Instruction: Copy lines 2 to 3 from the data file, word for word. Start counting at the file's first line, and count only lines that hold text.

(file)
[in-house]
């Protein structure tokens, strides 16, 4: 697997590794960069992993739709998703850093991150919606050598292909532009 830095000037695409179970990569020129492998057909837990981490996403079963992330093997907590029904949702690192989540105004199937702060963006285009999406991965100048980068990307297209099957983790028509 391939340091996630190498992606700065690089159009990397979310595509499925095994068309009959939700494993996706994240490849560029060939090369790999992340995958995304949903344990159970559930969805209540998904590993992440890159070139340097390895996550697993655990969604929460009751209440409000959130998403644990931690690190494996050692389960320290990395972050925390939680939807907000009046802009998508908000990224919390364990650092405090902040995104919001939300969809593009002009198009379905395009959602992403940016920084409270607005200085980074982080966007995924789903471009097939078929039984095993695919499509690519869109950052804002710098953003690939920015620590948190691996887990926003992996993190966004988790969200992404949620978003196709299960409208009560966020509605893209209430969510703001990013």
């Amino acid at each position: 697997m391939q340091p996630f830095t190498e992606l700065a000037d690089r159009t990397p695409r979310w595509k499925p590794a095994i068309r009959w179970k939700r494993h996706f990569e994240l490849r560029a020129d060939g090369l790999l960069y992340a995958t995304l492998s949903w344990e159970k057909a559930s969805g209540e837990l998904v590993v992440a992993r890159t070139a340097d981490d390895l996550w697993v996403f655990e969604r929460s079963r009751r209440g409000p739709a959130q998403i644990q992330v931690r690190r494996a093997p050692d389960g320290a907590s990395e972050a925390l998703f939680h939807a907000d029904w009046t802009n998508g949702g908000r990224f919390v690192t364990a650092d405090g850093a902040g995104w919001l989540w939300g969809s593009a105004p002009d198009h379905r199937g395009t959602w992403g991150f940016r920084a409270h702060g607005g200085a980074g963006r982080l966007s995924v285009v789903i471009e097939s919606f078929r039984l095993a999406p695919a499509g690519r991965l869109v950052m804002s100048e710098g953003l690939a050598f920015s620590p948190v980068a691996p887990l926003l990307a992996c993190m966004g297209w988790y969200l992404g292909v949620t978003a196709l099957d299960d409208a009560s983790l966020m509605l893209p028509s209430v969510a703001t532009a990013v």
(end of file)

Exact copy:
């Protein structure tokens, strides 16, 4: 697997590794960069992993739709998703850093991150919606050598292909532009 830095000037695409179970990569020129492998057909837990981490996403079963992330093997907590029904949702690192989540105004199937702060963006285009999406991965100048980068990307297209099957983790028509 391939340091996630190498992606700065690089159009990397979310595509499925095994068309009959939700494993996706994240490849560029060939090369790999992340995958995304949903344990159970559930969805209540998904590993992440890159070139340097390895996550697993655990969604929460009751209440409000959130998403644990931690690190494996050692389960320290990395972050925390939680939807907000009046802009998508908000990224919390364990650092405090902040995104919001939300969809593009002009198009379905395009959602992403940016920084409270607005200085980074982080966007995924789903471009097939078929039984095993695919499509690519869109950052804002710098953003690939920015620590948190691996887990926003992996993190966004988790969200992404949620978003196709299960409208009560966020509605893209209430969510703001990013």
């Amino acid at each position: 697997m391939q340091p996630f830095t190498e992606l700065a000037d690089r159009t990397p695409r979310w595509k499925p590794a095994i068309r009959w179970k939700r494993h996706f990569e994240l490849r560029a020129d060939g090369l790999l960069y992340a995958t995304l492998s949903w344990e159970k057909a559930s969805g209540e837990l998904v590993v992440a992993r890159t070139a340097d981490d390895l996550w697993v996403f655990e969604r929460s079963r009751r209440g409000p739709a959130q998403i644990q992330v931690r690190r494996a093997p050692d389960g320290a907590s990395e972050a925390l998703f939680h939807a907000d029904w009046t802009n998508g949702g908000r990224f919390v690192t364990a650092d405090g850093a902040g995104w919001l989540w939300g969809s593009a105004p002009d198009h379905r199937g395009t959602w992403g991150f940016r920084a409270h702060g607005g200085a980074g963006r982080l966007s995924v285009v789903i471009e097939s919606f078929r039984l095993a999406p695919a499509g690519r991965l869109v950052m804002s100048e710098g953003l690939a050598f920015s620590p948190v980068a691996p887990l926003l990307a992996c993190m966004g297209w988790y969200l992404g292909v949620t978003a196709l099957d299960d409208a009560s983790l966020m509605l893209p028509s209430v969510a703001t532009a990013v």